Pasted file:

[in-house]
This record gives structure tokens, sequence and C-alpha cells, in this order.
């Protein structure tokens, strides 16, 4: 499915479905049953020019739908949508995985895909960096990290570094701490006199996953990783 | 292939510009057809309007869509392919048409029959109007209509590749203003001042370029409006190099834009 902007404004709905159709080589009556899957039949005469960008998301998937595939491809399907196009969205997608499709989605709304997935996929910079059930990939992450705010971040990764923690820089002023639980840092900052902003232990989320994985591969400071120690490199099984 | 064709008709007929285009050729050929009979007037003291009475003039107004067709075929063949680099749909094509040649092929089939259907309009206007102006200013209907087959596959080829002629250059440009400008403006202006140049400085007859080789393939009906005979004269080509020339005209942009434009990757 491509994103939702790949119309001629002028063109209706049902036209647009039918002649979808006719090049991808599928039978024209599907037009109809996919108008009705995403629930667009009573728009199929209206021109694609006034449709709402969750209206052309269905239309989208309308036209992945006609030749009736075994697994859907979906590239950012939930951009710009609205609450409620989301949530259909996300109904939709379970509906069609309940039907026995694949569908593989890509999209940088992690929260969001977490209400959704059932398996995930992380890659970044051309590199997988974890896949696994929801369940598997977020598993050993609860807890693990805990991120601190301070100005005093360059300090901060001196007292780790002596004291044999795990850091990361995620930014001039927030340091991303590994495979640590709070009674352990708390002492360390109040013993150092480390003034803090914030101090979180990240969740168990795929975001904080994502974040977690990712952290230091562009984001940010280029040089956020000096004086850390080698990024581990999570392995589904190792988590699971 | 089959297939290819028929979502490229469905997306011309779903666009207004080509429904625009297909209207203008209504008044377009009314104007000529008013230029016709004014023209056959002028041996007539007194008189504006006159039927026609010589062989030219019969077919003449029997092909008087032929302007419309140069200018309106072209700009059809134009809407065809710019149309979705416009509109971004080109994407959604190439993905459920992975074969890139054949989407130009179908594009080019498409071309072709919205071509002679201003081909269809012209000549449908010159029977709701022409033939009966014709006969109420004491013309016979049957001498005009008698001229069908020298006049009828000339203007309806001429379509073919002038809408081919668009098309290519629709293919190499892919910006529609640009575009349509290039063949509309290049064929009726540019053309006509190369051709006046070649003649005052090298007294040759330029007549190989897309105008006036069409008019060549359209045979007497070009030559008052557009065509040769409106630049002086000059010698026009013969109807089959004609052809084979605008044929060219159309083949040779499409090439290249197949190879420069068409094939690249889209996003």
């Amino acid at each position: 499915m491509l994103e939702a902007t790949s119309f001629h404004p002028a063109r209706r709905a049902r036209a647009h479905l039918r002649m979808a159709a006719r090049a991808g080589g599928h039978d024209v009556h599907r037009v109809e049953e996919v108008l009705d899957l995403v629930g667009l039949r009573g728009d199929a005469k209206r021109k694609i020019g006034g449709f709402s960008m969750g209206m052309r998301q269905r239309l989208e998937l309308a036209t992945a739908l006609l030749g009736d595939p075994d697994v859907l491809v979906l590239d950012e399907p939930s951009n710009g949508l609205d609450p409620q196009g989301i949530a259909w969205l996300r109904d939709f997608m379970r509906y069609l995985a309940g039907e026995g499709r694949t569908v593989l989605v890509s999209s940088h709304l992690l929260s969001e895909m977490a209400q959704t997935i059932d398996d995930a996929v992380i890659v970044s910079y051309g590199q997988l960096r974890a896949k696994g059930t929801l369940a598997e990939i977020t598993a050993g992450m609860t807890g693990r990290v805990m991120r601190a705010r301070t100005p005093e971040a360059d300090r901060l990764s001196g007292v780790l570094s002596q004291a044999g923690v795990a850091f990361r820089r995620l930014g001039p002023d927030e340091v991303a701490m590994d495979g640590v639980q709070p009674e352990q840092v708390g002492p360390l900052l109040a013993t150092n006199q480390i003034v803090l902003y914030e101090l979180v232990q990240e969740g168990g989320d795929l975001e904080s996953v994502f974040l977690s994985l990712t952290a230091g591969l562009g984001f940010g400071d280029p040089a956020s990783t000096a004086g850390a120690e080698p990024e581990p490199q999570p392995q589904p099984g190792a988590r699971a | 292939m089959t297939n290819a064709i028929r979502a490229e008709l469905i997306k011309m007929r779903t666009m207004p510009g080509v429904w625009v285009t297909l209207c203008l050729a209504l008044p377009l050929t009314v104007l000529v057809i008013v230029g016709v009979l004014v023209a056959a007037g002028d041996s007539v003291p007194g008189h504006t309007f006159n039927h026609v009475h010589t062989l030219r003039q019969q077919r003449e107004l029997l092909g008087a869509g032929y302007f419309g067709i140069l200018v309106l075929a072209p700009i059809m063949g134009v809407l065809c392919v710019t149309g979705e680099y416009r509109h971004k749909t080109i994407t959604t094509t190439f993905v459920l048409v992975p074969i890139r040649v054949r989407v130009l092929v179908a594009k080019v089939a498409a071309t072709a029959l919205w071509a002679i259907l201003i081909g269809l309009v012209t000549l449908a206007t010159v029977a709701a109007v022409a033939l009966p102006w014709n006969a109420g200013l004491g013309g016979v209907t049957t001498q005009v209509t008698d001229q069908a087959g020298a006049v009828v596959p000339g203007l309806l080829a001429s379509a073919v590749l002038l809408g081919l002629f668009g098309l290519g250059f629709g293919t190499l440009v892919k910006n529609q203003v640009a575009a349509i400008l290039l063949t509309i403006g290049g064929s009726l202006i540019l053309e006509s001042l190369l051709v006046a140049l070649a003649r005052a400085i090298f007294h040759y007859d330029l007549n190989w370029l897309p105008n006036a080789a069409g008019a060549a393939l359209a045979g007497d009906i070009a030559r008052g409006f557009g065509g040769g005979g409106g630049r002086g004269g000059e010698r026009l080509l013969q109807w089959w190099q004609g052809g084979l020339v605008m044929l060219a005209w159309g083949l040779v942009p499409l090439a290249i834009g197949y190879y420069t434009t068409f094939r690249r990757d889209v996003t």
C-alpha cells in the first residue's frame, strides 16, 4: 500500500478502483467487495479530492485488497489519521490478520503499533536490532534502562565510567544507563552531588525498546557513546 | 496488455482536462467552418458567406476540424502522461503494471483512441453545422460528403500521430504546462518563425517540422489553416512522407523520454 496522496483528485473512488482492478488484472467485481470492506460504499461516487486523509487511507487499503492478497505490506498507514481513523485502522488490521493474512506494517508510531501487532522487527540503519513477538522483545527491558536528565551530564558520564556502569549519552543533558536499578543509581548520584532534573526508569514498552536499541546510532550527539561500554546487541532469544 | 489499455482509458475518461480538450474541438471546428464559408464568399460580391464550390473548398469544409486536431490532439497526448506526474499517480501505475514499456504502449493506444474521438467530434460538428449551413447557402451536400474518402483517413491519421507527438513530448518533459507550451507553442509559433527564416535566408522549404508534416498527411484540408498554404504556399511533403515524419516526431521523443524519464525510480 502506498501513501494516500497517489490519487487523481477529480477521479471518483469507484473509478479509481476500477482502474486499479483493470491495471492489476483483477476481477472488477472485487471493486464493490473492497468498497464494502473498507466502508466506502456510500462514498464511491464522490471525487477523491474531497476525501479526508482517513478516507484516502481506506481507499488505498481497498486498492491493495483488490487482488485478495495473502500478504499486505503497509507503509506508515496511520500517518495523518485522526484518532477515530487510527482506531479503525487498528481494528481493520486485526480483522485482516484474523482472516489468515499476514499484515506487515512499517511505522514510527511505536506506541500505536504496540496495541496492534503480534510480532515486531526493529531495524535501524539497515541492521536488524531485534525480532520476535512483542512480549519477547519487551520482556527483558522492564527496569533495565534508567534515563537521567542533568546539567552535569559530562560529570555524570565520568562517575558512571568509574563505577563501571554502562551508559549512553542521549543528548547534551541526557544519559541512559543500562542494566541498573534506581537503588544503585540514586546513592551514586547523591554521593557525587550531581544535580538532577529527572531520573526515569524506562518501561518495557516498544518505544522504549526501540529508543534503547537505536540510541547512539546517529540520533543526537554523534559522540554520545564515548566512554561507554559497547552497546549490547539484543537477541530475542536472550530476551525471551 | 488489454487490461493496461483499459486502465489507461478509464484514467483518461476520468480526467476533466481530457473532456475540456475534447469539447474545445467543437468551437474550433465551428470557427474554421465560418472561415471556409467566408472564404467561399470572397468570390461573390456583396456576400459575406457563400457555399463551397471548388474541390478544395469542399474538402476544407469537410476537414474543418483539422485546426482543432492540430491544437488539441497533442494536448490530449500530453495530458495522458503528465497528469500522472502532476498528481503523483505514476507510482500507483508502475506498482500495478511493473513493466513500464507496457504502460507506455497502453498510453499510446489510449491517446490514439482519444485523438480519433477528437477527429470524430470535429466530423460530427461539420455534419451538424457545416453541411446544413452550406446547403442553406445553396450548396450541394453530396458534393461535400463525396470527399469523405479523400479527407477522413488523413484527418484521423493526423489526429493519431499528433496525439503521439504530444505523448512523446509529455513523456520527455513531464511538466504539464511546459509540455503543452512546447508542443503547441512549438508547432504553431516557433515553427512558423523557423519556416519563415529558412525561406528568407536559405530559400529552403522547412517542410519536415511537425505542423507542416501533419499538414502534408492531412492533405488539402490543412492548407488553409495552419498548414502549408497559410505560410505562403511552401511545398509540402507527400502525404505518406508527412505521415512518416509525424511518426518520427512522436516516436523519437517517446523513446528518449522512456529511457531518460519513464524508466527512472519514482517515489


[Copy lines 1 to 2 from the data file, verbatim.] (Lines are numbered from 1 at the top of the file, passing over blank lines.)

[in-house]
This record gives structure tokens, sequence and C-alpha cells, in this order.